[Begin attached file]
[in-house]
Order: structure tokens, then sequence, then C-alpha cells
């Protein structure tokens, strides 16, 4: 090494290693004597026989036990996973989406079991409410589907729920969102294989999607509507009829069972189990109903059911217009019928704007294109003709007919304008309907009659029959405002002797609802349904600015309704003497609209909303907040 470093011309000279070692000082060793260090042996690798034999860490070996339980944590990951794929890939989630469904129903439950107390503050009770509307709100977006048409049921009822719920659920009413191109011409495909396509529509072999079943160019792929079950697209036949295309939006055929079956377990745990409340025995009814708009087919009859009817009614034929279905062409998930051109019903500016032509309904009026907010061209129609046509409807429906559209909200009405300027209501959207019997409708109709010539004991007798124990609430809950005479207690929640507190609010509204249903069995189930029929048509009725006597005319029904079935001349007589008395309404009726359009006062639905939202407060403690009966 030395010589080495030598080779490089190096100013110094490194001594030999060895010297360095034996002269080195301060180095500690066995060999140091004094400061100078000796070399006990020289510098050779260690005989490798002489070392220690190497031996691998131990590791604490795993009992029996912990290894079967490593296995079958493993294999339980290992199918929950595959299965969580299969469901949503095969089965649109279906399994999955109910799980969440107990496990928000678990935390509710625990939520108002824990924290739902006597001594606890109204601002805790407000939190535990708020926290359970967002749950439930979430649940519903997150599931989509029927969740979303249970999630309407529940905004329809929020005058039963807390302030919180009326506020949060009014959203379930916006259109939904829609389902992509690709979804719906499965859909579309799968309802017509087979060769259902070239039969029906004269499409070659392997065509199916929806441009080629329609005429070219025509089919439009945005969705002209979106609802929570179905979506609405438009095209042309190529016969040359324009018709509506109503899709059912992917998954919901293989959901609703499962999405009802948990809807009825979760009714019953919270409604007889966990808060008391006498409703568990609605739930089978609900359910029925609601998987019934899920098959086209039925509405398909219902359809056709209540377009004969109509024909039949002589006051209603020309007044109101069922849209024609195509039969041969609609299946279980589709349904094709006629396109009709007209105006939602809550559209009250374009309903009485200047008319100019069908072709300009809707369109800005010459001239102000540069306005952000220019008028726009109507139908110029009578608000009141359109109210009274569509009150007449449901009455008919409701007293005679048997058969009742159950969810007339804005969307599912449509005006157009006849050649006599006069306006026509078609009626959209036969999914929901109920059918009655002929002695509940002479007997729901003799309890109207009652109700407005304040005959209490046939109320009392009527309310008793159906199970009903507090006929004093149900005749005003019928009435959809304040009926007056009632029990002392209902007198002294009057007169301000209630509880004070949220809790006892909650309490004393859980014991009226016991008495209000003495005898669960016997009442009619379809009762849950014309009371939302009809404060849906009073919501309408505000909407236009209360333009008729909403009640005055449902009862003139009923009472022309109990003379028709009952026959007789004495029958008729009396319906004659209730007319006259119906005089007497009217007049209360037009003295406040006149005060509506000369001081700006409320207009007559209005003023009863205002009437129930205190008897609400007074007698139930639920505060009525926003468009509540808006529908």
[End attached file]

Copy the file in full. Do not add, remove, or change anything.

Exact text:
[in-house]
Order: structure tokens, then sequence, then C-alpha cells
């Protein structure tokens, strides 16, 4: 090494290693004597026989036990996973989406079991409410589907729920969102294989999607509507009829069972189990109903059911217009019928704007294109003709007919304008309907009659029959405002002797609802349904600015309704003497609209909303907040 470093011309000279070692000082060793260090042996690798034999860490070996339980944590990951794929890939989630469904129903439950107390503050009770509307709100977006048409049921009822719920659920009413191109011409495909396509529509072999079943160019792929079950697209036949295309939006055929079956377990745990409340025995009814708009087919009859009817009614034929279905062409998930051109019903500016032509309904009026907010061209129609046509409807429906559209909200009405300027209501959207019997409708109709010539004991007798124990609430809950005479207690929640507190609010509204249903069995189930029929048509009725006597005319029904079935001349007589008395309404009726359009006062639905939202407060403690009966 030395010589080495030598080779490089190096100013110094490194001594030999060895010297360095034996002269080195301060180095500690066995060999140091004094400061100078000796070399006990020289510098050779260690005989490798002489070392220690190497031996691998131990590791604490795993009992029996912990290894079967490593296995079958493993294999339980290992199918929950595959299965969580299969469901949503095969089965649109279906399994999955109910799980969440107990496990928000678990935390509710625990939520108002824990924290739902006597001594606890109204601002805790407000939190535990708020926290359970967002749950439930979430649940519903997150599931989509029927969740979303249970999630309407529940905004329809929020005058039963807390302030919180009326506020949060009014959203379930916006259109939904829609389902992509690709979804719906499965859909579309799968309802017509087979060769259902070239039969029906004269499409070659392997065509199916929806441009080629329609005429070219025509089919439009945005969705002209979106609802929570179905979506609405438009095209042309190529016969040359324009018709509506109503899709059912992917998954919901293989959901609703499962999405009802948990809807009825979760009714019953919270409604007889966990808060008391006498409703568990609605739930089978609900359910029925609601998987019934899920098959086209039925509405398909219902359809056709209540377009004969109509024909039949002589006051209603020309007044109101069922849209024609195509039969041969609609299946279980589709349904094709006629396109009709007209105006939602809550559209009250374009309903009485200047008319100019069908072709300009809707369109800005010459001239102000540069306005952000220019008028726009109507139908110029009578608000009141359109109210009274569509009150007449449901009455008919409701007293005679048997058969009742159950969810007339804005969307599912449509005006157009006849050649006599006069306006026509078609009626959209036969999914929901109920059918009655002929002695509940002479007997729901003799309890109207009652109700407005304040005959209490046939109320009392009527309310008793159906199970009903507090006929004093149900005749005003019928009435959809304040009926007056009632029990002392209902007198002294009057007169301000209630509880004070949220809790006892909650309490004393859980014991009226016991008495209000003495005898669960016997009442009619379809009762849950014309009371939302009809404060849906009073919501309408505000909407236009209360333009008729909403009640005055449902009862003139009923009472022309109990003379028709009952026959007789004495029958008729009396319906004659209730007319006259119906005089007497009217007049209360037009003295406040006149005060509506000369001081700006409320207009007559209005003023009863205002009437129930205190008897609400007074007698139930639920505060009525926003468009509540808006529908």